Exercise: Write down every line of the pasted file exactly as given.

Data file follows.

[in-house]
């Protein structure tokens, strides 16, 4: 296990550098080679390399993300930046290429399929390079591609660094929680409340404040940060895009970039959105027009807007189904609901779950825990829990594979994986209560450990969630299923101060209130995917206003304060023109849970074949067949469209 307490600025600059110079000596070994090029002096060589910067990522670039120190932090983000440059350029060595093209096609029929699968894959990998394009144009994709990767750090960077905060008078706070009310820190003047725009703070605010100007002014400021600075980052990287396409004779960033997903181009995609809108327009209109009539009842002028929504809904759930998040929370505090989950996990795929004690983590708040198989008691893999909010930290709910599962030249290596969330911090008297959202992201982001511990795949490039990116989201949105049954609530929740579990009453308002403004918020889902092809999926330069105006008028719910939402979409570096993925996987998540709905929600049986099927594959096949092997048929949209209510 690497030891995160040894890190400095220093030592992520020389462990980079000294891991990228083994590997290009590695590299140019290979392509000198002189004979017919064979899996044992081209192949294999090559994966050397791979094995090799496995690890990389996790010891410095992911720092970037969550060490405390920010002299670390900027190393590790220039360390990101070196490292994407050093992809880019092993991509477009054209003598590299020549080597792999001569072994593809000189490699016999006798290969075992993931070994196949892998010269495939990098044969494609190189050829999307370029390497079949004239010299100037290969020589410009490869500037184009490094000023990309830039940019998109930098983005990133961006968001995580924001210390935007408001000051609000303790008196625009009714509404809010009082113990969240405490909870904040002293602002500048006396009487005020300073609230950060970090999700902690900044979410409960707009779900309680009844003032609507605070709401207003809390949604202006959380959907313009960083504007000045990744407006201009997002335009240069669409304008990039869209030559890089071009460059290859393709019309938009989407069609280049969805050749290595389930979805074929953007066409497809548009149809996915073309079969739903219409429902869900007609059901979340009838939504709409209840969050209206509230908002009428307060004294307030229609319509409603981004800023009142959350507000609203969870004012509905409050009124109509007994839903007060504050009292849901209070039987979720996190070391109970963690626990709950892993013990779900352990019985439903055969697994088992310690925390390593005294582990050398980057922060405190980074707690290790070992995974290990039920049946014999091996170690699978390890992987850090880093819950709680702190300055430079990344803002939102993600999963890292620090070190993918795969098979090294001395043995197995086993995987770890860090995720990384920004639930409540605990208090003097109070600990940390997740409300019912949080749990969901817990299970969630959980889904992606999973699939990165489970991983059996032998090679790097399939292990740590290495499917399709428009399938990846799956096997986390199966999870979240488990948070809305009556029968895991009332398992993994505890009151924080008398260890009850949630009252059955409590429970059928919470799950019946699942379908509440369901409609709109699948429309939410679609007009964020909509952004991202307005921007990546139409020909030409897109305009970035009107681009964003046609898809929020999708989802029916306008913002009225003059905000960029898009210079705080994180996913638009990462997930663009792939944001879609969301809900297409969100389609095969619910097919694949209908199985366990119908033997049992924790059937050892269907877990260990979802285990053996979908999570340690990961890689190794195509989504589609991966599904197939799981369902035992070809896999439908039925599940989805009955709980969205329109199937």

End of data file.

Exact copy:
[in-house]
């Protein structure tokens, strides 16, 4: 296990550098080679390399993300930046290429399929390079591609660094929680409340404040940060895009970039959105027009807007189904609901779950825990829990594979994986209560450990969630299923101060209130995917206003304060023109849970074949067949469209 307490600025600059110079000596070994090029002096060589910067990522670039120190932090983000440059350029060595093209096609029929699968894959990998394009144009994709990767750090960077905060008078706070009310820190003047725009703070605010100007002014400021600075980052990287396409004779960033997903181009995609809108327009209109009539009842002028929504809904759930998040929370505090989950996990795929004690983590708040198989008691893999909010930290709910599962030249290596969330911090008297959202992201982001511990795949490039990116989201949105049954609530929740579990009453308002403004918020889902092809999926330069105006008028719910939402979409570096993925996987998540709905929600049986099927594959096949092997048929949209209510 690497030891995160040894890190400095220093030592992520020389462990980079000294891991990228083994590997290009590695590299140019290979392509000198002189004979017919064979899996044992081209192949294999090559994966050397791979094995090799496995690890990389996790010891410095992911720092970037969550060490405390920010002299670390900027190393590790220039360390990101070196490292994407050093992809880019092993991509477009054209003598590299020549080597792999001569072994593809000189490699016999006798290969075992993931070994196949892998010269495939990098044969494609190189050829999307370029390497079949004239010299100037290969020589410009490869500037184009490094000023990309830039940019998109930098983005990133961006968001995580924001210390935007408001000051609000303790008196625009009714509404809010009082113990969240405490909870904040002293602002500048006396009487005020300073609230950060970090999700902690900044979410409960707009779900309680009844003032609507605070709401207003809390949604202006959380959907313009960083504007000045990744407006201009997002335009240069669409304008990039869209030559890089071009460059290859393709019309938009989407069609280049969805050749290595389930979805074929953007066409497809548009149809996915073309079969739903219409429902869900007609059901979340009838939504709409209840969050209206509230908002009428307060004294307030229609319509409603981004800023009142959350507000609203969870004012509905409050009124109509007994839903007060504050009292849901209070039987979720996190070391109970963690626990709950892993013990779900352990019985439903055969697994088992310690925390390593005294582990050398980057922060405190980074707690290790070992995974290990039920049946014999091996170690699978390890992987850090880093819950709680702190300055430079990344803002939102993600999963890292620090070190993918795969098979090294001395043995197995086993995987770890860090995720990384920004639930409540605990208090003097109070600990940390997740409300019912949080749990969901817990299970969630959980889904992606999973699939990165489970991983059996032998090679790097399939292990740590290495499917399709428009399938990846799956096997986390199966999870979240488990948070809305009556029968895991009332398992993994505890009151924080008398260890009850949630009252059955409590429970059928919470799950019946699942379908509440369901409609709109699948429309939410679609007009964020909509952004991202307005921007990546139409020909030409897109305009970035009107681009964003046609898809929020999708989802029916306008913002009225003059905000960029898009210079705080994180996913638009990462997930663009792939944001879609969301809900297409969100389609095969619910097919694949209908199985366990119908033997049992924790059937050892269907877990260990979802285990053996979908999570340690990961890689190794195509989504589609991966599904197939799981369902035992070809896999439908039925599940989805009955709980969205329109199937």